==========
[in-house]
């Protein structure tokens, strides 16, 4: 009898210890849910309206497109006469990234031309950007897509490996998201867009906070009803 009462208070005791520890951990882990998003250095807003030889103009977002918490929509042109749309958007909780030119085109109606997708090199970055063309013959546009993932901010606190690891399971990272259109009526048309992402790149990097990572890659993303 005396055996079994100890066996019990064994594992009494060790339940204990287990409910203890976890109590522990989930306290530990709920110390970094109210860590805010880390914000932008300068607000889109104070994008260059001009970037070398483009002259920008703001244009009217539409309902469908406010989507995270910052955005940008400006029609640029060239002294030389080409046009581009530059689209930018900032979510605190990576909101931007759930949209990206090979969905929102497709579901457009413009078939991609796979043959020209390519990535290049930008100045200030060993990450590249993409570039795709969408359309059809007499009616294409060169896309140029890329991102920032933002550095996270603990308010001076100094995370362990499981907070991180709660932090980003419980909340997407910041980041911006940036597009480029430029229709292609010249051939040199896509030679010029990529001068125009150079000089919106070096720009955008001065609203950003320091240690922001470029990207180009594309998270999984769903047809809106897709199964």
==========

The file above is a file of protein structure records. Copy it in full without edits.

[in-house]
């Protein structure tokens, strides 16, 4: 009898210890849910309206497109006469990234031309950007897509490996998201867009906070009803 009462208070005791520890951990882990998003250095807003030889103009977002918490929509042109749309958007909780030119085109109606997708090199970055063309013959546009993932901010606190690891399971990272259109009526048309992402790149990097990572890659993303 005396055996079994100890066996019990064994594992009494060790339940204990287990409910203890976890109590522990989930306290530990709920110390970094109210860590805010880390914000932008300068607000889109104070994008260059001009970037070398483009002259920008703001244009009217539409309902469908406010989507995270910052955005940008400006029609640029060239002294030389080409046009581009530059689209930018900032979510605190990576909101931007759930949209990206090979969905929102497709579901457009413009078939991609796979043959020209390519990535290049930008100045200030060993990450590249993409570039795709969408359309059809007499009616294409060169896309140029890329991102920032933002550095996270603990308010001076100094995370362990499981907070991180709660932090980003419980909340997407910041980041911006940036597009480029430029229709292609010249051939040199896509030679010029990529001068125009150079000089919106070096720009955008001065609203950003320091240690922001470029990207180009594309998270999984769903047809809106897709199964």